Also if you know anything about who this Pittacus Lore guy is, you might feel less inclined to read anything by him. Pittacus Lore is a collective pen name for James Frey, Jobie Hughes, and Greg Boose. While you may not recognize the last two names, you likely recognize infamous liar and businessman, James Frey. Jame wrote a ‘memoir’ about his struggles with drugs and alcohol. quite a few years back. There was massive controversy surrounding the book as it came out in an interview with Oprah, that not all of it was true. Frey has since gone on to create a publishing factory of shitty writing by hiring a bunch of ambitious writers by luring them with the promise of success and fame. This book and the following series is a result of one his business efforts.  You can read more in-depth about it in New York Books.  Frey seems very comfortable with his shady writing methods, provide it brings him fame and fortune, which of course it has.

If you consider all this together it is all pretty off-putting, but many readers are not interested in Frey’s misfit writing endeavours and just want a cool story, which is ultimately what keeps Frey’s success going. I for one, don’t care enough about this mediocre novel to pursue it further and would not recommend that any read or support the man behind it.

 

In Cold Blood by Truman Capote

“I thought that Mr. Clutter was a very nice gentleman. I thought so right up to the moment that I cut his throat.”

3/5 stars.
Hardcover 343 pages.
Read from June 6, 2017 to June 13, 2017.

Said to be the first of its kind, In Cold Blood, was ground-breaking back when it was first published back in 1965 and was once considered the original non-fiction novel and a pioneer of the true-crime genre.

The novel takes place in Holcomb, Kansas and follows Herb Clutter, a well respected and self-made man, and his family. On November 15, 1959, Herb, his wife Bonnie, and two of their children: Nancy and Kenyon were murdered. Each of them tied up before being individually executed with a shotgun. The police were at a loss as to who would have had a motive to kill such a well-to-do family. As the story unfolds, Capote describes the two fugitives in detail and just how the police were finally able to bring them to justice.

Dick Hickock, a young man with a normal upbringing was sadly disfigured in a car accident in 1950 and as a result of his head injuries he was never quite the same. He married and left numerous wives and children behind and quickly turned to petty crime after his family could not afford to send him to college. It was apparently Dick’s idea to rob the Clutter’s as he was tipped off by a convict that use to work for the Clutter’s claiming that the family kept a safe full of cash.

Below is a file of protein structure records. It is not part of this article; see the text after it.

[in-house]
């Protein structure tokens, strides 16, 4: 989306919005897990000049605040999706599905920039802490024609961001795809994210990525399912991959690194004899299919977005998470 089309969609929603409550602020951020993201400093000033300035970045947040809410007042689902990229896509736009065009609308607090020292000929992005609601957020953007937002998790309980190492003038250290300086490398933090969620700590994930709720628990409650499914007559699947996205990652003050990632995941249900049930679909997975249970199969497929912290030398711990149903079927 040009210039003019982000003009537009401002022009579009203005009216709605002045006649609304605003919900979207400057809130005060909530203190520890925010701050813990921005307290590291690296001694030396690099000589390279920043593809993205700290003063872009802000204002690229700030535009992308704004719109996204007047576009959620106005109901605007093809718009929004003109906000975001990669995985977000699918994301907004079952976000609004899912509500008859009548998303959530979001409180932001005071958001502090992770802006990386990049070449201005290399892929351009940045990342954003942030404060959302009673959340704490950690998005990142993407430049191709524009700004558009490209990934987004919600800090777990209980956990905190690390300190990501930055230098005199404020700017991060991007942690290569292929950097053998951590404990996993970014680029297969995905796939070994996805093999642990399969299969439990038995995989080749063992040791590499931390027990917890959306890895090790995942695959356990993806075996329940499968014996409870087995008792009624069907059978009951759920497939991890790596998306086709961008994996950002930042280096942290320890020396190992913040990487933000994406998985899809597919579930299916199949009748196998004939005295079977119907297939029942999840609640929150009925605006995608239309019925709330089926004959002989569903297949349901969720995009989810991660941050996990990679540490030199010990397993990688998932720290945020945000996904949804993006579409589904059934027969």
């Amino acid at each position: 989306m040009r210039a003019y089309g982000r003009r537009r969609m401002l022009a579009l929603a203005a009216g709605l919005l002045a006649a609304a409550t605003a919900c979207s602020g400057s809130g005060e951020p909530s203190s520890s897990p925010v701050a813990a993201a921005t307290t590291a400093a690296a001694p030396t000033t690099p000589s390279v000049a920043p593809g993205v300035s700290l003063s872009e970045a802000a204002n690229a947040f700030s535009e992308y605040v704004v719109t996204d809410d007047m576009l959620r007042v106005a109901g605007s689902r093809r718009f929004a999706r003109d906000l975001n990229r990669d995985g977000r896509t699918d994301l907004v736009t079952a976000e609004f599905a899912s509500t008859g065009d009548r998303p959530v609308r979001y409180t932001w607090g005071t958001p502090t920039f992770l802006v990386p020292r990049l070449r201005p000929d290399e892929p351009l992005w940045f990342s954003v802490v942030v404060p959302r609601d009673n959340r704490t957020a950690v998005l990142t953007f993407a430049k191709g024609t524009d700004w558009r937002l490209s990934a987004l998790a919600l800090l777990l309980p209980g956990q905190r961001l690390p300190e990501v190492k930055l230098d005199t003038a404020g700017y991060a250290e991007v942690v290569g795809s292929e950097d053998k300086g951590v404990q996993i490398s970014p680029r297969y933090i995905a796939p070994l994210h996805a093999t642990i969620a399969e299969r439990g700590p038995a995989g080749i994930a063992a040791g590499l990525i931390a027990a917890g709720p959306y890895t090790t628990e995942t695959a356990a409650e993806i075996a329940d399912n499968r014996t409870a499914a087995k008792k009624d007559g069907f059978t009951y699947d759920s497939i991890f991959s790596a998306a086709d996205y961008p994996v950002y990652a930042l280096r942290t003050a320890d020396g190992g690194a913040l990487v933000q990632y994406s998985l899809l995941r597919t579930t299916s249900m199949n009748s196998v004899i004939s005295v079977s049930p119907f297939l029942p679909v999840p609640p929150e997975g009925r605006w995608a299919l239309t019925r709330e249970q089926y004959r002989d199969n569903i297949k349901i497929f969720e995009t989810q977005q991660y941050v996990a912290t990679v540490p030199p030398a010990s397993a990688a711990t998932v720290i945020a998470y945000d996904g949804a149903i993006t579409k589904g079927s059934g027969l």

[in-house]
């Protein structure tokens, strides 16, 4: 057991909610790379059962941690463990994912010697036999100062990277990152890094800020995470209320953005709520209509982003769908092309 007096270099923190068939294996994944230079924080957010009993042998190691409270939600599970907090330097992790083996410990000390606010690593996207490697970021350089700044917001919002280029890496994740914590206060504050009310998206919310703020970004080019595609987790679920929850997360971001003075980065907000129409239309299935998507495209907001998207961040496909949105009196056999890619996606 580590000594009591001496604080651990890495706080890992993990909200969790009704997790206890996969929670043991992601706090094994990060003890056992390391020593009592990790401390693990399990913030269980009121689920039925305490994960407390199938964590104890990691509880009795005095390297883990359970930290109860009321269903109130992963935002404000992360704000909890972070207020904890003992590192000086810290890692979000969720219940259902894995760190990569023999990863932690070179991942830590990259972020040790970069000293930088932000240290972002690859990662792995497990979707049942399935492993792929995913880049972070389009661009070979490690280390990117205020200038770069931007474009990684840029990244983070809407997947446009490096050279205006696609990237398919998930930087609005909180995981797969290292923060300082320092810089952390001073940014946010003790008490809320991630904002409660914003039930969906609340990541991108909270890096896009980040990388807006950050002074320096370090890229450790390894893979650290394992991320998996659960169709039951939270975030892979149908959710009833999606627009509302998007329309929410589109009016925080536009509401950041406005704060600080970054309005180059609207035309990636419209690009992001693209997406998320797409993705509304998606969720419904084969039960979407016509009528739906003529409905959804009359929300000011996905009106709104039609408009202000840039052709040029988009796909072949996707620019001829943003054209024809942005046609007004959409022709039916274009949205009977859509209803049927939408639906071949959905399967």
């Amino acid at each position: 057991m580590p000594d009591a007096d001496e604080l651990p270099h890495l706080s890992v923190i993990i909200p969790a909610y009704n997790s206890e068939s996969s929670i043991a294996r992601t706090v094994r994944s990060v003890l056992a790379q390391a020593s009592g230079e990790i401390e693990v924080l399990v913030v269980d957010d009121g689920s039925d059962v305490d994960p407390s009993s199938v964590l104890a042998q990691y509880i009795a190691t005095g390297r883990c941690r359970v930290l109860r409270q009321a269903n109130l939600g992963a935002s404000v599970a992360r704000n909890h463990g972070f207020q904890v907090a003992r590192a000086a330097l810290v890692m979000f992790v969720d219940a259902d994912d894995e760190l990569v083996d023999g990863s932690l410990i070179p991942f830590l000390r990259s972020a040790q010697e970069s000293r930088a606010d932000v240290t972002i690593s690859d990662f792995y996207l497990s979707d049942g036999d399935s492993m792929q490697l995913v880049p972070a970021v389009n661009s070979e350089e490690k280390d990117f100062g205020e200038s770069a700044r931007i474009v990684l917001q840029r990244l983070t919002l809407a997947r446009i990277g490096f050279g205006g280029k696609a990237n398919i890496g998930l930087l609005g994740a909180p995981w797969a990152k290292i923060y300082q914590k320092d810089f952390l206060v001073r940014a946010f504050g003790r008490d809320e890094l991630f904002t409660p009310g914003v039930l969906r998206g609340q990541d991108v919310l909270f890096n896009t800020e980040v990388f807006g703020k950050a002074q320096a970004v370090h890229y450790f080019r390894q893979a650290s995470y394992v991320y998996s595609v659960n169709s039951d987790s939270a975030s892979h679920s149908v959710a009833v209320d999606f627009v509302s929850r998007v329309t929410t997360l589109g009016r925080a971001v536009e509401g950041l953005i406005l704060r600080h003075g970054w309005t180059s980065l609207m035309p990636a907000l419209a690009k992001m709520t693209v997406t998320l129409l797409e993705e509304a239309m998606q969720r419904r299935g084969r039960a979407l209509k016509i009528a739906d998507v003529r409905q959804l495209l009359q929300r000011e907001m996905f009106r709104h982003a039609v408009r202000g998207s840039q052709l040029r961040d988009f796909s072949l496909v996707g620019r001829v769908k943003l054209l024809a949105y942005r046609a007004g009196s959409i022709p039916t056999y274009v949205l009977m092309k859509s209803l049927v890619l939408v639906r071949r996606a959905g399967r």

Perry Smith was a different sort of character. Perry suffered a horrific upbringing of physical and emotional abuse. His father was abusive and his mother was a drunk. After their mother left their father and then passed away from choking on her own vomit, Perry and siblings ended up in an numerous orphanages were they were further abused by caretakers. Two of Perry’s siblings committed suicide as adults. Perry served in the Korean war where injuries to his legs left him in constant pain which he often treated with copious amounts of aspirin. While it may have been Dick’s idea, it was Perry who carried through with the killings of the Clutter family.  With that, Perry’s character is still by far more sympathetic, as he comes across more honest and has even said that he stopped Dick from raping 16 year old Nancy before she was killed. Capote became close friends with Perry during the time that Capote spent interviewing him for the book and it has long be rumoured if there was anything more to the relationship.

“There’s got to be something wrong with us. To do what we did.”

While this book was generally well received a the time, there were some questions as to how concise certain characters and events were depicted. Capote’s long time friend and author, Harper Lee, was his research assistant for this book and contributed more than 150 pages of notes. While Lee was placed in the acknowledgements section of the book she was not credited for her research which, apparently left her with hurt feelings. While the two remained friends after the book’s publication, they grew apart.

Lee and Capote, 1966

Learning about the men who committed such an atrocious act was really intriguing. No wonder people were blown away by its content at the time. However, reading this book in the present day does not have the same effect, making it was easier to criticize Capote’s writing style. I found the novel to be dry and was curious as to how Capote could so easily say that everything her wrote was the absolute truth. The book reads very much like a story and so it is easy to forget that these atrocious murders actually took place and that you’re not just reading another mystery novel. Considering the writing style, it is also hilarious to me that anyone could have ever though that Capote helped Harper Lee write To Kill A Mockingbird, a long held belief that was debunked in one of Capote’s letters to his aunt.

Overall, the novel was decent for its psychological qualities depictions of the murderers but without the shock value of the content, it does not hold up to today’s standards. However, it is still an iconic book, and worth reading if you are true-crime fan or even a Harper Lee fan considering the long history of her friendship with Capote.


References:

http://time.com/4230925/harper-lee-truman-capote-friendship/

http://www.al.com/entertainment/index.ssf/2016/02/did_harper_lee_help_truman_cap.html

https://www.monroecountymuseum.org/#!myth-buster/ccb7

https://en.wikipedia.org/wiki/In_Cold_Blood